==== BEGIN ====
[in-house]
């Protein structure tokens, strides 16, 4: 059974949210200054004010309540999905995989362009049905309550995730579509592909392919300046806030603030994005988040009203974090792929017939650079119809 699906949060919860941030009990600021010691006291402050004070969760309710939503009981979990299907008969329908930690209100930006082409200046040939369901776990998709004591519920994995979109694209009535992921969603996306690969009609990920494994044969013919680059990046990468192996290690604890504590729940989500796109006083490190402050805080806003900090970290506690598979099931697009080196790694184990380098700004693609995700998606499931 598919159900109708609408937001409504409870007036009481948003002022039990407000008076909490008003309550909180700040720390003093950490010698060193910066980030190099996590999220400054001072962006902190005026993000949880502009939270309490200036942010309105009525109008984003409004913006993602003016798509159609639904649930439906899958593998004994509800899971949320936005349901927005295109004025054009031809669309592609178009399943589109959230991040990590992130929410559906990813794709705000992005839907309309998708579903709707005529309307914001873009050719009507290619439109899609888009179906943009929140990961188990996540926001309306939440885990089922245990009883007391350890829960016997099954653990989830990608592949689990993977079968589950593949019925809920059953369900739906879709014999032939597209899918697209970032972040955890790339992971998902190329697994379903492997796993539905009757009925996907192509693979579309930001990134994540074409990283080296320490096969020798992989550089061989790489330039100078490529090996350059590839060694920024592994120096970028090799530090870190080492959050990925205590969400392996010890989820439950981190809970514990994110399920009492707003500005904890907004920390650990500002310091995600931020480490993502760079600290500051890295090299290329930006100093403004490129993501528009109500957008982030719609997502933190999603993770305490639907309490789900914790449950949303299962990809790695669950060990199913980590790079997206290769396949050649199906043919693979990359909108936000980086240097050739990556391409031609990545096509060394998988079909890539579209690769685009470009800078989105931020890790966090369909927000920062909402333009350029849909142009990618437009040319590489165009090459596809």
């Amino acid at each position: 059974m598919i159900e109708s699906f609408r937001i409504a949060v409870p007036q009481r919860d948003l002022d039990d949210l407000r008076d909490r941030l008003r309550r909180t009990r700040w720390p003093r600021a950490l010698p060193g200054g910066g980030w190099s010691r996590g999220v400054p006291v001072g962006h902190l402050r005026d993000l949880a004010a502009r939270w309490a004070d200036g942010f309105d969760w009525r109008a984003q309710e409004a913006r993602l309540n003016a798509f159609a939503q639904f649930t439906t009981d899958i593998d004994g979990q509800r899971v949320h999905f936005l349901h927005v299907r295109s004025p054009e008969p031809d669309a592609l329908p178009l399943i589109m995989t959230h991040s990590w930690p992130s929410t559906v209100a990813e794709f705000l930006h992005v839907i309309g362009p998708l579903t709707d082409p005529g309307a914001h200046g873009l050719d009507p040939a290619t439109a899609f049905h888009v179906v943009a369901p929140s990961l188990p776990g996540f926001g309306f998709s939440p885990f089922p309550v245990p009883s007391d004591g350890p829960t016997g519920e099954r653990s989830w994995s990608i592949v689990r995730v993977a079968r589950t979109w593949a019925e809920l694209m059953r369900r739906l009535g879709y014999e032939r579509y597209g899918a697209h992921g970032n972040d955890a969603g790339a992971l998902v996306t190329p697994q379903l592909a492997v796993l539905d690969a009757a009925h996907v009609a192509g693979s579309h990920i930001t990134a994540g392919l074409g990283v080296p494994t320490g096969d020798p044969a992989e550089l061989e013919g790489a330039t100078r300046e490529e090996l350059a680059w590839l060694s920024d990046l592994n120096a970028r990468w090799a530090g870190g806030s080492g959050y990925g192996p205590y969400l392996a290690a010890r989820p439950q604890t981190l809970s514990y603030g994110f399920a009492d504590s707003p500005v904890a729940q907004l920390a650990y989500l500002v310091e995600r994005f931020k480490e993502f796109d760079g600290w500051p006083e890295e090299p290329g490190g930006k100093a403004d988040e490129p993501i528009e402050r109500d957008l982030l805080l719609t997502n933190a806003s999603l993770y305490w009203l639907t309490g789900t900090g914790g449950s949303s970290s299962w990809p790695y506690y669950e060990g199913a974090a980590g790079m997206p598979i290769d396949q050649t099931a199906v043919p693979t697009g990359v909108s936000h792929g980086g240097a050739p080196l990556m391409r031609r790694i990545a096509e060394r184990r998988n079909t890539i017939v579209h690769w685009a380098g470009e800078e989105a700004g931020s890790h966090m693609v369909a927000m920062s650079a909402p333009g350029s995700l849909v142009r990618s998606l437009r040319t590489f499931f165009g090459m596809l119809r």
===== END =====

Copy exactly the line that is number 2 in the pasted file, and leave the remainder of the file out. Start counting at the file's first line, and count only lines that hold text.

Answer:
């Protein structure tokens, strides 16, 4: 059974949210200054004010309540999905995989362009049905309550995730579509592909392919300046806030603030994005988040009203974090792929017939650079119809 699906949060919860941030009990600021010691006291402050004070969760309710939503009981979990299907008969329908930690209100930006082409200046040939369901776990998709004591519920994995979109694209009535992921969603996306690969009609990920494994044969013919680059990046990468192996290690604890504590729940989500796109006083490190402050805080806003900090970290506690598979099931697009080196790694184990380098700004693609995700998606499931 598919159900109708609408937001409504409870007036009481948003002022039990407000008076909490008003309550909180700040720390003093950490010698060193910066980030190099996590999220400054001072962006902190005026993000949880502009939270309490200036942010309105009525109008984003409004913006993602003016798509159609639904649930439906899958593998004994509800899971949320936005349901927005295109004025054009031809669309592609178009399943589109959230991040990590992130929410559906990813794709705000992005839907309309998708579903709707005529309307914001873009050719009507290619439109899609888009179906943009929140990961188990996540926001309306939440885990089922245990009883007391350890829960016997099954653990989830990608592949689990993977079968589950593949019925809920059953369900739906879709014999032939597209899918697209970032972040955890790339992971998902190329697994379903492997796993539905009757009925996907192509693979579309930001990134994540074409990283080296320490096969020798992989550089061989790489330039100078490529090996350059590839060694920024592994120096970028090799530090870190080492959050990925205590969400392996010890989820439950981190809970514990994110399920009492707003500005904890907004920390650990500002310091995600931020480490993502760079600290500051890295090299290329930006100093403004490129993501528009109500957008982030719609997502933190999603993770305490639907309490789900914790449950949303299962990809790695669950060990199913980590790079997206290769396949050649199906043919693979990359909108936000980086240097050739990556391409031609990545096509060394998988079909890539579209690769685009470009800078989105931020890790966090369909927000920062909402333009350029849909142009990618437009040319590489165009090459596809």